The American Akita and the modern Japanese Akita Inu share a common ancestor: the traditional Japanese Akita. The development of dog breeding since the 1950s led to the splitting up of the breed. Also known as the “Great Japanese Dog,” the American Akita is larger, heavier, and overall bulkier than its Imperial counterpart.
Breed History of the American Akita
The original Akita is a “National Natural Monument” in Japan; an ancient breed of dog that can be traced back to prehistoric times. After the Second World War, the Akita population in Japan was severely depleted, so the breed was threatened with extinction. In Japan and America efforts were made to preserve it, with other dog breeds being crossed in Asia than on the other side of the Pacific. This resulted in two different-looking Akita variants: The German shepherd marks are clearly visible on the American. In common with its Japanese cousin, it has distinctive prick ears and a curled tail. The FCI (Fédération Cynologique Internationale) has been running the Akita Inu and the American Akita as separate breeds since 2000.
Nature of the American Akita
The American Akita is a friendly and affectionate dog within its “human pack”. He meets strangers in a reserved but rarely aggressive manner. The four-legged friend is always very attentive; nothing around him escapes him. At the same time, patience and erudition characterize him.
Training of the American Akita
Because of its vigilance, the American Akita is predestined to be a guard dog. In addition, he is a pleasant companion dog; he often reacts hostilely to conspecifics. In order to make the dog more tolerable, we recommend attending puppy and dog schools and regular encounters when going for a walk.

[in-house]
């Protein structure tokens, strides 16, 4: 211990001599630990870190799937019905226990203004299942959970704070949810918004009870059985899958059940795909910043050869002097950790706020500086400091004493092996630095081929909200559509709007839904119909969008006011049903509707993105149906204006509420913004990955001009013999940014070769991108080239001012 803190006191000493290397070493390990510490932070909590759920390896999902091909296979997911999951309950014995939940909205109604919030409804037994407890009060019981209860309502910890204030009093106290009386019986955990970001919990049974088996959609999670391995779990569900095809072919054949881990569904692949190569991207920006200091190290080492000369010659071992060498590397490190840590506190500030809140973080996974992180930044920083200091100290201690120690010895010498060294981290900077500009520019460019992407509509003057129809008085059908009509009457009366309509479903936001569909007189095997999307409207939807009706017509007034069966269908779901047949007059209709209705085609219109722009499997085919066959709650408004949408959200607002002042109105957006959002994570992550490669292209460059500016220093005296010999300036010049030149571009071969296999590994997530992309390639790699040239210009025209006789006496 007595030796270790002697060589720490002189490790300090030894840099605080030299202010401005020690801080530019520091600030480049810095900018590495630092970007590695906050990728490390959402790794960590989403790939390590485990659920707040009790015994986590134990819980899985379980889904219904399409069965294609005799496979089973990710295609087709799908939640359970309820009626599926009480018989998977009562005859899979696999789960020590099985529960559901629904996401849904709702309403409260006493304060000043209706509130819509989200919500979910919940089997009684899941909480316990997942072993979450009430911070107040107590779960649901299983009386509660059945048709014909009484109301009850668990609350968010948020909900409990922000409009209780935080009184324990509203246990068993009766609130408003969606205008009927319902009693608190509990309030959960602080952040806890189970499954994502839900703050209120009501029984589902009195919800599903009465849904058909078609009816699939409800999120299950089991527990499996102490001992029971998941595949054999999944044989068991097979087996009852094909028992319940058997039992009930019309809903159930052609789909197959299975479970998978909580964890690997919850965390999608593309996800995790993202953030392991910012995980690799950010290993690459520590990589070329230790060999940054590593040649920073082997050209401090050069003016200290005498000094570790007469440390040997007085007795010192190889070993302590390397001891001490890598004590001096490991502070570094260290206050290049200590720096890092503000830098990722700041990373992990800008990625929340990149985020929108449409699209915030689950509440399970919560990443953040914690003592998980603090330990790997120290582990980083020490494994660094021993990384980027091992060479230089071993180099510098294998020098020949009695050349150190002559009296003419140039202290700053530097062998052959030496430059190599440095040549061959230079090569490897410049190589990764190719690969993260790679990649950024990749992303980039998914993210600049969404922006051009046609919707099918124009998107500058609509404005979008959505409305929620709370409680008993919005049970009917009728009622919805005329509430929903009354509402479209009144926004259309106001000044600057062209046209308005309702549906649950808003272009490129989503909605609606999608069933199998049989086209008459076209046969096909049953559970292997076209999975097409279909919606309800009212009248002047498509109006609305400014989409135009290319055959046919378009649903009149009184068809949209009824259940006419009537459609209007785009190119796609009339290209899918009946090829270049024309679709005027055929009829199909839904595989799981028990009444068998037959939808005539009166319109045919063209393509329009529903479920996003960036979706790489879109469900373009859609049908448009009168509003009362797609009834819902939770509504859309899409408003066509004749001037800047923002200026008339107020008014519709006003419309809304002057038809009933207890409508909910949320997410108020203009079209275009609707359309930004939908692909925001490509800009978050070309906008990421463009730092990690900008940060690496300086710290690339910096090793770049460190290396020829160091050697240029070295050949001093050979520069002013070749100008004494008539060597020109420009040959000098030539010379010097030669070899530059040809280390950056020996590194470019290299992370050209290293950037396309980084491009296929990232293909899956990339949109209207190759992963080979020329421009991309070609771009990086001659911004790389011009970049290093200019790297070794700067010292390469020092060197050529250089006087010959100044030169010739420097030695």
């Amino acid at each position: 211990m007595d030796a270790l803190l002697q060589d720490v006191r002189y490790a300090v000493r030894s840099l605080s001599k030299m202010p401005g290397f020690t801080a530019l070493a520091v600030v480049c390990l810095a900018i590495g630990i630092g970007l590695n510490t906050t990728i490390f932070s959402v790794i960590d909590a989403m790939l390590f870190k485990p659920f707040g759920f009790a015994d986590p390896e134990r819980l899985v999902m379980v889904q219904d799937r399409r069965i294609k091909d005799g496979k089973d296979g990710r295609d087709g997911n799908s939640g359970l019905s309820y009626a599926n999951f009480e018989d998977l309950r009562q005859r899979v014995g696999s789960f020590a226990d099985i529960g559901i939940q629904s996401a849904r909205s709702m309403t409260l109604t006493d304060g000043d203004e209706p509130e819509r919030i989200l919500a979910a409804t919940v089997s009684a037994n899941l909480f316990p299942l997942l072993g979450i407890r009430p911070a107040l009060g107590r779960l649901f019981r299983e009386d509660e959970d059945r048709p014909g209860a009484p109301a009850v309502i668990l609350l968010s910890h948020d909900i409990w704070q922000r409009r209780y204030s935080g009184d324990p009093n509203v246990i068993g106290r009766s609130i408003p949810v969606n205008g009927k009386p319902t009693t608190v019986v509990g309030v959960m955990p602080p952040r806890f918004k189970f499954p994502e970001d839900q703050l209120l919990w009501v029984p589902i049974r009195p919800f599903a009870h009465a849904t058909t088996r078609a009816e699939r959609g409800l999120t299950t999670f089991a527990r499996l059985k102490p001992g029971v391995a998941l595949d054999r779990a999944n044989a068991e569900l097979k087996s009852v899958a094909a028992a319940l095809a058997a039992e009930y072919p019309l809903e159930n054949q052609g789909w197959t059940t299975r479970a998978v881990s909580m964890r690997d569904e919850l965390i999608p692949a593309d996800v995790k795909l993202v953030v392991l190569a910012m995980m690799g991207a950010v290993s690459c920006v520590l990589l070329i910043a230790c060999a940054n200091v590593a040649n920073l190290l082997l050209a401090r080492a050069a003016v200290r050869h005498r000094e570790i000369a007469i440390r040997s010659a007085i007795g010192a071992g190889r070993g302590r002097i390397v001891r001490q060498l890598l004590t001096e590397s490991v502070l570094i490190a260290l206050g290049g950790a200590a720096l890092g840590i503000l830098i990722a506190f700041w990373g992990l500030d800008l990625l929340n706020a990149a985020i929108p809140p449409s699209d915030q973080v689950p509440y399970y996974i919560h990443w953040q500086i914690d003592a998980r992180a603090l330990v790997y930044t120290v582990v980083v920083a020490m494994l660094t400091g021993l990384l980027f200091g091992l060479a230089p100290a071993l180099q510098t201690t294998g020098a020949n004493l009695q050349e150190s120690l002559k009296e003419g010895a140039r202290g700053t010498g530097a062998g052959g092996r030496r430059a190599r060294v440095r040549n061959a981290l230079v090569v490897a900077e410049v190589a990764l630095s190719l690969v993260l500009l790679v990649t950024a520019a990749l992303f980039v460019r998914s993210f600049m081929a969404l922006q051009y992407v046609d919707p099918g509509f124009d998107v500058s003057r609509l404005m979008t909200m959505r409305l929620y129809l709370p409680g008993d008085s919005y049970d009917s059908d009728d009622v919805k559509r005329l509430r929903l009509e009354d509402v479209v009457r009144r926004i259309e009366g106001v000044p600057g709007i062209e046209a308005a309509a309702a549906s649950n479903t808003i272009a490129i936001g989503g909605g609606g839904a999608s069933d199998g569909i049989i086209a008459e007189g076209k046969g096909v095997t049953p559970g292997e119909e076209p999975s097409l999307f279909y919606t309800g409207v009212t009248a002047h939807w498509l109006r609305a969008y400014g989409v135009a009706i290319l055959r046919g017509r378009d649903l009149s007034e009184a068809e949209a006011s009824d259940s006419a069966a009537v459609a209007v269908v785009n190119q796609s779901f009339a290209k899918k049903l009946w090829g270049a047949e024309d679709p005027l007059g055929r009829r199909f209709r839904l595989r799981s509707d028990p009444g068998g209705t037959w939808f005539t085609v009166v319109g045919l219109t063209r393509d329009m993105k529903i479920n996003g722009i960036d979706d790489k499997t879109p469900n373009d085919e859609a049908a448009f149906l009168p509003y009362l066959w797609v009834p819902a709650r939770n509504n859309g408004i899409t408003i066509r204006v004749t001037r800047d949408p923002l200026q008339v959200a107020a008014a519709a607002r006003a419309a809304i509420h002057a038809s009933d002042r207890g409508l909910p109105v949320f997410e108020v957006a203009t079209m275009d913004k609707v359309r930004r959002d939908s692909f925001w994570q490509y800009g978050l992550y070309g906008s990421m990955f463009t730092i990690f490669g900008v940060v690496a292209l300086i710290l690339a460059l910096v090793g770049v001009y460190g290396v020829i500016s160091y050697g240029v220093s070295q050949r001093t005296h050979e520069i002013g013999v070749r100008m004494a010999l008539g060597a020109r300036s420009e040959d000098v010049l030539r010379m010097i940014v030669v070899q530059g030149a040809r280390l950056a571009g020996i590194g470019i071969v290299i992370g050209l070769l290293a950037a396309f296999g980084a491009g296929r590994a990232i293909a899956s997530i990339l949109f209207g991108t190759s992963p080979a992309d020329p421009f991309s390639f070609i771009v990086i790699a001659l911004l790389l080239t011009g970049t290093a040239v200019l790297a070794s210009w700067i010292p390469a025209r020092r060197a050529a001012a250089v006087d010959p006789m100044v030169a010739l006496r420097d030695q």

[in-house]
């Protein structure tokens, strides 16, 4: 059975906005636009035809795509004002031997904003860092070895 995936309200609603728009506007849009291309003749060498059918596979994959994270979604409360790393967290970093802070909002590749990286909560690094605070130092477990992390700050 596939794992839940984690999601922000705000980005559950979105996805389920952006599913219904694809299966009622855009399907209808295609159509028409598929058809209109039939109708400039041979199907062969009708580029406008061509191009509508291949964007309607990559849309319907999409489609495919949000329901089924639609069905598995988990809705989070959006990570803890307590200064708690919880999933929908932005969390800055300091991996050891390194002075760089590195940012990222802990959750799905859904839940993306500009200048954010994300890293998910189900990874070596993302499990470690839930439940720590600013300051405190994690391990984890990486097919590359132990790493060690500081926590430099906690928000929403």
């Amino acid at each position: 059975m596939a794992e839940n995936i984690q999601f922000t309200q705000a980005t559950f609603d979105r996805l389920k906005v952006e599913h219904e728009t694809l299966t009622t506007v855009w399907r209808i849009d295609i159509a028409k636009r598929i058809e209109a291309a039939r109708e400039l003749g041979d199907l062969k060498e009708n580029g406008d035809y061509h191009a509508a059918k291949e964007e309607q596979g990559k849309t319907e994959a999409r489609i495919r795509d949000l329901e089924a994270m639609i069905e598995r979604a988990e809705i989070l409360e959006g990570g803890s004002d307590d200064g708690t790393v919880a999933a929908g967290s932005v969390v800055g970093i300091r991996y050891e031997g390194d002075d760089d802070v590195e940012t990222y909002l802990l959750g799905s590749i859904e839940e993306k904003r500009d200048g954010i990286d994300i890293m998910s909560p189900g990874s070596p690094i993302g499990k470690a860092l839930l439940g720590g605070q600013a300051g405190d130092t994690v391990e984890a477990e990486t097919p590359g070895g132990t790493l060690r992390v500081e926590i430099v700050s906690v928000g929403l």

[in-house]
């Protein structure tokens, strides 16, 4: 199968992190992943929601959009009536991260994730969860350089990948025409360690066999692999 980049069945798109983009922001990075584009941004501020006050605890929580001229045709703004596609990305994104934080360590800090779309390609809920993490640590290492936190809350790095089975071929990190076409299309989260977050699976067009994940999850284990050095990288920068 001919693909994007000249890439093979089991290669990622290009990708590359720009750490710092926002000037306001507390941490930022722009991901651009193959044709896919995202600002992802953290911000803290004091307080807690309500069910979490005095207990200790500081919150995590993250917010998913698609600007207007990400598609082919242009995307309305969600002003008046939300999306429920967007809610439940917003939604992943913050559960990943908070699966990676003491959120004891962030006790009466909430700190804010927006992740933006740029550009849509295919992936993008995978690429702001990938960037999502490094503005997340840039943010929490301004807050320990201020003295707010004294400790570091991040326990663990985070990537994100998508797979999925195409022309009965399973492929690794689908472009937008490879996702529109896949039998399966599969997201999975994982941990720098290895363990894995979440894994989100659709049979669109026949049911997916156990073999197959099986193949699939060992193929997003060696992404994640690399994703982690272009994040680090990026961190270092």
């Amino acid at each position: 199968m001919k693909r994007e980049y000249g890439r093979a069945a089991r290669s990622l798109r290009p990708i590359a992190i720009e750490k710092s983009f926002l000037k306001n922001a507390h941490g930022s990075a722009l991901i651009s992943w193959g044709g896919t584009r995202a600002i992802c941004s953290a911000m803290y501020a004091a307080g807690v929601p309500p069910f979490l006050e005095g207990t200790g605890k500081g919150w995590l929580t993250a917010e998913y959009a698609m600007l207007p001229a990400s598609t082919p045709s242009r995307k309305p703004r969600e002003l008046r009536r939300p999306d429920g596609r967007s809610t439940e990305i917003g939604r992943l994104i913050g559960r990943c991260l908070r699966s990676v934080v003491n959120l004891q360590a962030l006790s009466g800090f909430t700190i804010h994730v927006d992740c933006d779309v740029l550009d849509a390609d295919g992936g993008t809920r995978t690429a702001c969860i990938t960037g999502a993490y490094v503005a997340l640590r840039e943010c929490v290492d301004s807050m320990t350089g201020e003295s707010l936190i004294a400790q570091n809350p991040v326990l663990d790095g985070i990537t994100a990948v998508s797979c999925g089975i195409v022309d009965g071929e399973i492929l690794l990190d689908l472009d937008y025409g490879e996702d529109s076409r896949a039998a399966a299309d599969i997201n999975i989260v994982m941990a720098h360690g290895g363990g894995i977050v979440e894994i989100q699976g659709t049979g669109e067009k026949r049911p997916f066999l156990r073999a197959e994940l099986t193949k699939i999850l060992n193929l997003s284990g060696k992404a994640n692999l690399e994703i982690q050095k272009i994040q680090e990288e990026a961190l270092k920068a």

If you want to raise an American Akita, a playful and interesting approach, along with praise and affirmation, will get you there faster than strictness. Nevertheless, there should not be a lack of consistent guidance. The key is to gain the dog’s trust and respect. Once you have succeeded, you have an excellent basis for working with loyal animals.
It is ideal if the Akita has free access to the garden. Loneliness doesn’t suit the animal, but it needs space to be able to withdraw once in a while.
The American Akita is a proven nose and is therefore particularly suitable for track work, sniffing games, and mantrailing. In general, the big dog is an outspoken fresh air fanatic who is out and about with his people regardless of wind and weather. A lot of exercises, for example as a companion when jogging, skating or horseback riding suit the nature of the dog more than dog sports such as agility. Because of his hunting instinct, he should stay on a leash in nature.
Care of the American Akita
Caring for the American Akita is easy. Use a terry towel to wipe off loose dirt that has settled in the muddy terrain after you have exercised; for the actual coat care, you use a massage glove or a brush every day. During the molting season, this can happen several times a day.
Health of the American Akita
In terms of health, the American Akita shows increased susceptibility to skin eczema and an overproduction of sebum. Some food intolerances are also increasingly common; the dogs then need a correspondingly adapted special food. As American Akita’s age, they are prone to problems with their intervertebral discs and spine, as well as osteoarthritis.